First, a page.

Simon Bollin has given buying locally a whole new meaning. For him, it’s not about where the food comes from or how it’s grown, but what it used to be harvested with.
Mr. Bollin, a lifelong Vineyard Haven resident, created the Martha’s Vineyard Tractor Restoration Project as an outlet not only for his passion for machinery, but as a way for antique Vineyard tractors to be restored to their former glory. He has nine tractors, four of which are in the process of being taken apart, sandblasted, repainted and made ready to drive. All were built before 1954.
“It’s definitely a labor of love,” Mr. Bollin said at his home-turned-temporary-parking lot. “You can buy the same tractor all done for a quarter of the price of doing it yourself, but it’s not a local tractor, it hasn’t lived here its whole life.” Age is not a factor in Mr. Bollin’s project; the older the better. “They’re all temperamental,” he said of his fleet of tractors. “You find something that’s 70 years old that’s not temperamental!”
When he’s not at his day job at Vineyard Electronics in Vineyard Haven or heading security at the Lampost in Oak Bluffs, Mr. Bollin is breathing new life into the tractors he collects. And he gives them more than a fresh coat of paint; he gives them a new personality.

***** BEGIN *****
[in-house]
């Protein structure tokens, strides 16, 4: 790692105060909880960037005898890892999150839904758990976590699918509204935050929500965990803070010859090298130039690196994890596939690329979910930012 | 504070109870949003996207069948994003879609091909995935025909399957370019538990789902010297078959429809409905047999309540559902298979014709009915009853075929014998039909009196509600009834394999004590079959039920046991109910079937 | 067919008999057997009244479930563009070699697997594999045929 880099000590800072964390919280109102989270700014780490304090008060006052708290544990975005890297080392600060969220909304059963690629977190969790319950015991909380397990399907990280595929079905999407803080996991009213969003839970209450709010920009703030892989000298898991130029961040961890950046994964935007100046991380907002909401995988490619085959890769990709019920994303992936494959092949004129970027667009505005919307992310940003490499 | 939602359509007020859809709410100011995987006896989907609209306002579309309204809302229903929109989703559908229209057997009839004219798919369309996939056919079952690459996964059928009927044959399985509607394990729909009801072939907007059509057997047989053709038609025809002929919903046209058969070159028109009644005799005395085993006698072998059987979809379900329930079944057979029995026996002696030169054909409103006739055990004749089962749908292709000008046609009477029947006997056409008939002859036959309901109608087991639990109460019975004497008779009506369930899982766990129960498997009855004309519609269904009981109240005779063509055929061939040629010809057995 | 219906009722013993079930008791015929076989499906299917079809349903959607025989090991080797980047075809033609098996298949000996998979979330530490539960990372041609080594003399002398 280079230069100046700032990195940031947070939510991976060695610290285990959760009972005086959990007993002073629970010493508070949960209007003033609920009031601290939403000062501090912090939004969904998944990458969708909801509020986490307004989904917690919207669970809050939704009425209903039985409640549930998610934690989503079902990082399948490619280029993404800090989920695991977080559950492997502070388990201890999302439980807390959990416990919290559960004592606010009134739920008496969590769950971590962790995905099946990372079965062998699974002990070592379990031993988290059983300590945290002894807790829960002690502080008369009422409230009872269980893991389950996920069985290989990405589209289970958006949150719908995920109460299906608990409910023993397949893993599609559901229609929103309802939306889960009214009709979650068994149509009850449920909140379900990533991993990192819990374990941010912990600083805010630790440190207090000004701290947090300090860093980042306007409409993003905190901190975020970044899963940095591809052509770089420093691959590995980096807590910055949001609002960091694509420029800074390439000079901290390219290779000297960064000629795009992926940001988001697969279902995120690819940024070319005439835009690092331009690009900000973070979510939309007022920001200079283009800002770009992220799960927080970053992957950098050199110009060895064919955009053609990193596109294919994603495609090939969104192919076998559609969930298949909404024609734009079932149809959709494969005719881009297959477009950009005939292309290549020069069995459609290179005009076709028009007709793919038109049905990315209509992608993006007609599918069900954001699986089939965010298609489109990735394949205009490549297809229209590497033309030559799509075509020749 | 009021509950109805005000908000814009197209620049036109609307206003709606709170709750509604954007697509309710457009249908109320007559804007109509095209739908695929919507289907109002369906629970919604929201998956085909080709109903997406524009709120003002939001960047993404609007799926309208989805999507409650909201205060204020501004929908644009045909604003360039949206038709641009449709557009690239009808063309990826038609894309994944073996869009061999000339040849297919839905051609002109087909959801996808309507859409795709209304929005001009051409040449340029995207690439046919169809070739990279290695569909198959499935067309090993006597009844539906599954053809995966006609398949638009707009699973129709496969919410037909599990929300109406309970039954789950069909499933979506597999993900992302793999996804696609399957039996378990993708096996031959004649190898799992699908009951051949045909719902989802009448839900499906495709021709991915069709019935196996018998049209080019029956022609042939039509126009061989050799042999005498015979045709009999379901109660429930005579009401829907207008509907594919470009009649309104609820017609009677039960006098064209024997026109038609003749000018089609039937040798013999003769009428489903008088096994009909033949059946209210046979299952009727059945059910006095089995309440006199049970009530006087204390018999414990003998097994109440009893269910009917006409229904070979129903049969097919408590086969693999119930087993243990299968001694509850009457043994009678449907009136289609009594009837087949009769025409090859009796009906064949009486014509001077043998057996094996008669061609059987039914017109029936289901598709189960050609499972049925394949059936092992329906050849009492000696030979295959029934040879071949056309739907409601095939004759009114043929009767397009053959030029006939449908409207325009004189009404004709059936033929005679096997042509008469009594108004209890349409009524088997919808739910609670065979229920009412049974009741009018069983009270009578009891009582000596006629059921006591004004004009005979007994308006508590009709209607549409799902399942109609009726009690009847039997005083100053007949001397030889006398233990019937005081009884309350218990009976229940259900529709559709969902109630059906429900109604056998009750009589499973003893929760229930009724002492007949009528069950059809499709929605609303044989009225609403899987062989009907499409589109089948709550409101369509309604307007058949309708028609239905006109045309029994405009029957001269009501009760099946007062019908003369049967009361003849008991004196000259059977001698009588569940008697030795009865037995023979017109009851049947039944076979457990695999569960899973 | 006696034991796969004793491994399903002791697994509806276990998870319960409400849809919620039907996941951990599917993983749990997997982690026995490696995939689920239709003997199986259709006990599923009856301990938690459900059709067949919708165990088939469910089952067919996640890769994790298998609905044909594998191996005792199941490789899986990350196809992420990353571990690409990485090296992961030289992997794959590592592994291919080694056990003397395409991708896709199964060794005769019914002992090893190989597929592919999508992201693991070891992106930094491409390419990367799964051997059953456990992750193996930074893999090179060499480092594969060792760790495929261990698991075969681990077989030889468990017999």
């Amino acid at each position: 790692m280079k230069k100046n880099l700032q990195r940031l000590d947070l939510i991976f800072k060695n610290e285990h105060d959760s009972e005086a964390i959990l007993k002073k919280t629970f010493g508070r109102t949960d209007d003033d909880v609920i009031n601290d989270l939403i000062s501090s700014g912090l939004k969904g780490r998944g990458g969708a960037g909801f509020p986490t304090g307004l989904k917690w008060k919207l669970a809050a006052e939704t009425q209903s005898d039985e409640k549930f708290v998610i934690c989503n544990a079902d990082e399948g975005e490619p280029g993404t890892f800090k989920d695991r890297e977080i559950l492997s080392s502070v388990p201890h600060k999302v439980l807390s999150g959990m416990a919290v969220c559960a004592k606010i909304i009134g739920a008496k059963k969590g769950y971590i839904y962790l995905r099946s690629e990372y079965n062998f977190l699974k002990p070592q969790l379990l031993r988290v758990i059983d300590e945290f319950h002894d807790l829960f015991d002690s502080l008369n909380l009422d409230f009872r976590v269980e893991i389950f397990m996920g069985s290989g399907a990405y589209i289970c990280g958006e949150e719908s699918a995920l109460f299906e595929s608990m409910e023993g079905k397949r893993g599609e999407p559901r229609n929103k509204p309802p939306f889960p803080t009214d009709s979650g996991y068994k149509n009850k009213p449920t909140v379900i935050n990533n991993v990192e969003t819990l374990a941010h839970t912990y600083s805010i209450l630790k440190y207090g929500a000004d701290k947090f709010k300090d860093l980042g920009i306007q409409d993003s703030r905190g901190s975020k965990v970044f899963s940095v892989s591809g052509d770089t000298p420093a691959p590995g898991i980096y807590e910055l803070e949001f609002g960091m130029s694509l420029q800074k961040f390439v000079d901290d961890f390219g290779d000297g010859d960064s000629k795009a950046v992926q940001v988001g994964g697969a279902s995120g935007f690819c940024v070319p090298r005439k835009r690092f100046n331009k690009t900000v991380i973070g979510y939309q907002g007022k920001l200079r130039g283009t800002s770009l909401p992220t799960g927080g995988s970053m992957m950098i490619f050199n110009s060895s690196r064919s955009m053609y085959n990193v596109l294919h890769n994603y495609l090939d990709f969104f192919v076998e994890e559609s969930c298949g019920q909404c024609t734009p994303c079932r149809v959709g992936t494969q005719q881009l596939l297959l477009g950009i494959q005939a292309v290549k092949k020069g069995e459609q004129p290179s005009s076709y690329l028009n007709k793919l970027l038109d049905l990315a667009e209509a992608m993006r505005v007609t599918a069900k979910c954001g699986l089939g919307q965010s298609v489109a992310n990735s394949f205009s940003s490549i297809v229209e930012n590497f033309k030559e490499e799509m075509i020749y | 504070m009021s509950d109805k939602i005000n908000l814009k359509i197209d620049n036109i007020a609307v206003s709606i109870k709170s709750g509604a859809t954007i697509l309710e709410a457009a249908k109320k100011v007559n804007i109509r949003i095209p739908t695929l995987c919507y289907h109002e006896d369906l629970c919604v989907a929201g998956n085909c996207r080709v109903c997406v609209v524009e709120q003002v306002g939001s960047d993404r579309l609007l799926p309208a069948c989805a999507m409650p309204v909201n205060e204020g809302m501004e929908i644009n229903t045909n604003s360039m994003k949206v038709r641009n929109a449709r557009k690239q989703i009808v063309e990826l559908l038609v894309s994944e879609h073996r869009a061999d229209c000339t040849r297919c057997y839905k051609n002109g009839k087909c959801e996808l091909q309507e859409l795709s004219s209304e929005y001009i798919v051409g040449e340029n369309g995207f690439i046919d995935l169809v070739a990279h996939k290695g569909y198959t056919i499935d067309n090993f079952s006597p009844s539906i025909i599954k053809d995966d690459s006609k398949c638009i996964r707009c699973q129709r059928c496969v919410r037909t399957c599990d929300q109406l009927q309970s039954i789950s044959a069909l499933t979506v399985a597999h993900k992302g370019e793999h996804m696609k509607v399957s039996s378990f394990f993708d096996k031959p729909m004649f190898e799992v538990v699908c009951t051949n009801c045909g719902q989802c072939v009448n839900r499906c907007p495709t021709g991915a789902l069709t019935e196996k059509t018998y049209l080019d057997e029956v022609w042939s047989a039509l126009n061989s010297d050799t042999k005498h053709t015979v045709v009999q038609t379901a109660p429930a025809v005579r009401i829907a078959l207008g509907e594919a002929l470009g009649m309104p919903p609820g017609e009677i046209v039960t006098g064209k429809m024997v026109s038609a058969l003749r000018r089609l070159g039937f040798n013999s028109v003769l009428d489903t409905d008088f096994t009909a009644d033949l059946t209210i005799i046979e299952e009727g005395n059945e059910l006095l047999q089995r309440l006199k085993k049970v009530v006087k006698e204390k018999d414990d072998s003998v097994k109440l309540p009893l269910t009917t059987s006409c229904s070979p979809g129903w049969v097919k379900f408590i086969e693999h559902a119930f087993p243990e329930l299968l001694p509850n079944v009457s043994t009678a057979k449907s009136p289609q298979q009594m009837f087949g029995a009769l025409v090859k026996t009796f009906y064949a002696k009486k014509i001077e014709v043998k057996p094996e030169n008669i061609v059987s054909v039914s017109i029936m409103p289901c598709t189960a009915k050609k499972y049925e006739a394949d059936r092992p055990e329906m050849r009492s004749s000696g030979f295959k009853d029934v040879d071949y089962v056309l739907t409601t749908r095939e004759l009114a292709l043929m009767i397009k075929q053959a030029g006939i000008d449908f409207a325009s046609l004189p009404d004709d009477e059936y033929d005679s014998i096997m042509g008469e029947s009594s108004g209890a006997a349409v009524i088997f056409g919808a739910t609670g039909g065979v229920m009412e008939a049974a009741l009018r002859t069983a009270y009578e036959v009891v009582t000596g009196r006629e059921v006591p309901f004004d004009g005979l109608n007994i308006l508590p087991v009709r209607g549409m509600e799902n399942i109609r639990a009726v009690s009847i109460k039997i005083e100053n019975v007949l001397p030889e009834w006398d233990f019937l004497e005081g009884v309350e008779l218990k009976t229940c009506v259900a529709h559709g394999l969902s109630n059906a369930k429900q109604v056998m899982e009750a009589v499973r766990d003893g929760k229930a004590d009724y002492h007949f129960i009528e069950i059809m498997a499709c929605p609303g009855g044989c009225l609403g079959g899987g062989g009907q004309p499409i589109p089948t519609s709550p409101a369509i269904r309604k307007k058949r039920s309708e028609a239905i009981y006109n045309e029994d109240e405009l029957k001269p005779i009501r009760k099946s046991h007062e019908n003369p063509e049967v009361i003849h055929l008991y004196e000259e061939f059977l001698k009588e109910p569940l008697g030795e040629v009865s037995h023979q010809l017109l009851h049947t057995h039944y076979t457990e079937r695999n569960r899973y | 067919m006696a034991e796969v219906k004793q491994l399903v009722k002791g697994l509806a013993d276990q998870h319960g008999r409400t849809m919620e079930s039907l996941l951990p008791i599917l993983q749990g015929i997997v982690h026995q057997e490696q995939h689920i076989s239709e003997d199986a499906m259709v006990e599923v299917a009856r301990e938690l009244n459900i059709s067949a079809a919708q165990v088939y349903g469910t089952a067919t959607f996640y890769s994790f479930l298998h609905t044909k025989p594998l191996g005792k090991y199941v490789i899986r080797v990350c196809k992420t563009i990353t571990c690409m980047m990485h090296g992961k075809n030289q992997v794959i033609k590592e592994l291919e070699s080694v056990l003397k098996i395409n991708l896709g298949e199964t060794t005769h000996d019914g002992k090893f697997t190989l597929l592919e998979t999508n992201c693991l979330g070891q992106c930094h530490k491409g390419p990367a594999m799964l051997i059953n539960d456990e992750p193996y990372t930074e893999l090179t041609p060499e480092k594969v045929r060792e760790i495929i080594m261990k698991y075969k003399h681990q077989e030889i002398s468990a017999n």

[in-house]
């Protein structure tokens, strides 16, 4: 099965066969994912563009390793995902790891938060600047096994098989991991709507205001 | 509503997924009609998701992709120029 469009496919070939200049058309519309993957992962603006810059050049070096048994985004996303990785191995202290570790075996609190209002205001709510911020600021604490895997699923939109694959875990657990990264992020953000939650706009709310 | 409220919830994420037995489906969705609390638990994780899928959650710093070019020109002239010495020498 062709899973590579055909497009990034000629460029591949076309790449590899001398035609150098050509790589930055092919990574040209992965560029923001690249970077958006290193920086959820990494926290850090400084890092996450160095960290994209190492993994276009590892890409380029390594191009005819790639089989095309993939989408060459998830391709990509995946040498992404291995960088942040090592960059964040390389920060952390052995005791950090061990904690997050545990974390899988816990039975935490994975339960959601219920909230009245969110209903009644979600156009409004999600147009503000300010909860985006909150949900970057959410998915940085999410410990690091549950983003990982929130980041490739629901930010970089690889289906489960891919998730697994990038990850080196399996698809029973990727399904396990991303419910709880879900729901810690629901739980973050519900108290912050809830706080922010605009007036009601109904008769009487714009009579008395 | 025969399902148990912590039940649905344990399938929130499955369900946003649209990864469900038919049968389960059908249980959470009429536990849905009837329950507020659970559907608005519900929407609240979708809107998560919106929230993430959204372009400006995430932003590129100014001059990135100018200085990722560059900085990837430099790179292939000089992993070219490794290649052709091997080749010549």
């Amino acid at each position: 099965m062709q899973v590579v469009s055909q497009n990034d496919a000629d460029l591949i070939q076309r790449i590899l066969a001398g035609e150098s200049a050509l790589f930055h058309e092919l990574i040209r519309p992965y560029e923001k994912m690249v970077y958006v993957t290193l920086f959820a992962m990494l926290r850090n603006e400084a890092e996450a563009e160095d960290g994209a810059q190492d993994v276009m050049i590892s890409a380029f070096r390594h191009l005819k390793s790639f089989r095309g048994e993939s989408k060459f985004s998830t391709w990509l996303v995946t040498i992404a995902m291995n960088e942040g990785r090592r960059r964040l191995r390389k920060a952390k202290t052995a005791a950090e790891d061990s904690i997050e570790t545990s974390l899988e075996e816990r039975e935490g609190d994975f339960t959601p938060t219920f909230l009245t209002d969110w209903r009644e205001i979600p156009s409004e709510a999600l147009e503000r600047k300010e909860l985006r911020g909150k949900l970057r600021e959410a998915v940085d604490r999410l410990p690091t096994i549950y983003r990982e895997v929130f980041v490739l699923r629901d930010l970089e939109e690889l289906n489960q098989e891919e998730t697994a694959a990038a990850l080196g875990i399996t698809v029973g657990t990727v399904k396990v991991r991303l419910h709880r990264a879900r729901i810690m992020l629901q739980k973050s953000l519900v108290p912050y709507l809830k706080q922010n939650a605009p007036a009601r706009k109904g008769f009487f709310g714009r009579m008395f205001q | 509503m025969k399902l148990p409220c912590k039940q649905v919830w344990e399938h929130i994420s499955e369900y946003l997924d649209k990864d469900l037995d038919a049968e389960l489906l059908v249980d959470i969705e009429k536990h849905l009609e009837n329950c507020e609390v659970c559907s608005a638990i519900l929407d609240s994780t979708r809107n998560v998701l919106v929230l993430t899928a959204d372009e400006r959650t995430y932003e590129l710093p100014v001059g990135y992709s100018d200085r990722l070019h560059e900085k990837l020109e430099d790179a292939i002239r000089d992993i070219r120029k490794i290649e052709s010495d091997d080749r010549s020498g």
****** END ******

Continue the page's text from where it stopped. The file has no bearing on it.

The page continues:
“There are parts that you can find, and it’s amazing you can find them, but there might only be three in the country,” he said. “If you can’t find that part you can’t finish . . . so that’s part of the fun, just trying to track everything down.”
If he can’t find a part at one of the junkyards on the Island, he turns to two online databases, Yesterday’s Tractor Magazine (ytmag.com) and Wenger’s of Myerstown (wengers.com), apparently the largest tractor junkyard in the country.
“Two years ago we were trying to get one tractor running, and we couldn’t figure it out,” Mr. Bollin said. “I actually posted on their forum, and within 10 minutes I had a guy tell me exactly what was wrong, how to fix it — just because he’s done it for years — and it was great.”
The tractor he was having issues with is his 1942 orange Allis Chalmers, the only fully restored tractor of the group. After 600 hours and $6,000 over the course of a year, the tractor was ready for its big test: the Martha’s Vineyard Agricultural Fair tractor pull. It pulled almost twice its weight, tugging along 5,200 pounds.
“The tractor pull at the fair is a great way to get younger people involved; it started really small, and now I know 20 different people that are going to pull in it,” Mr. Bollin said. “People are fascinated by it, half of the people that come to the fair may have never seen a tractor before.”
As a result of Mr. Bollin’s restoration activities, he has been elected to the board of directors of the Antique Tractor Museum at the Martha’s Vineyard Agricultural Society. He said for this year’s fair he plans to bring his blue 1939 Ford 9N, along with the 1942 Allis Chalmers, so people can see what it takes to get from complete rust to rejuvenation.
The Ford 9N was the first tractor to be mass-produced. “They figured out exactly what it would cost to feed horses for a year and they basically made the tractors that price, so their selling point was you could feed your horses for one year or you could buy this tractor and it would be good forever,” Mr. Bollin explained.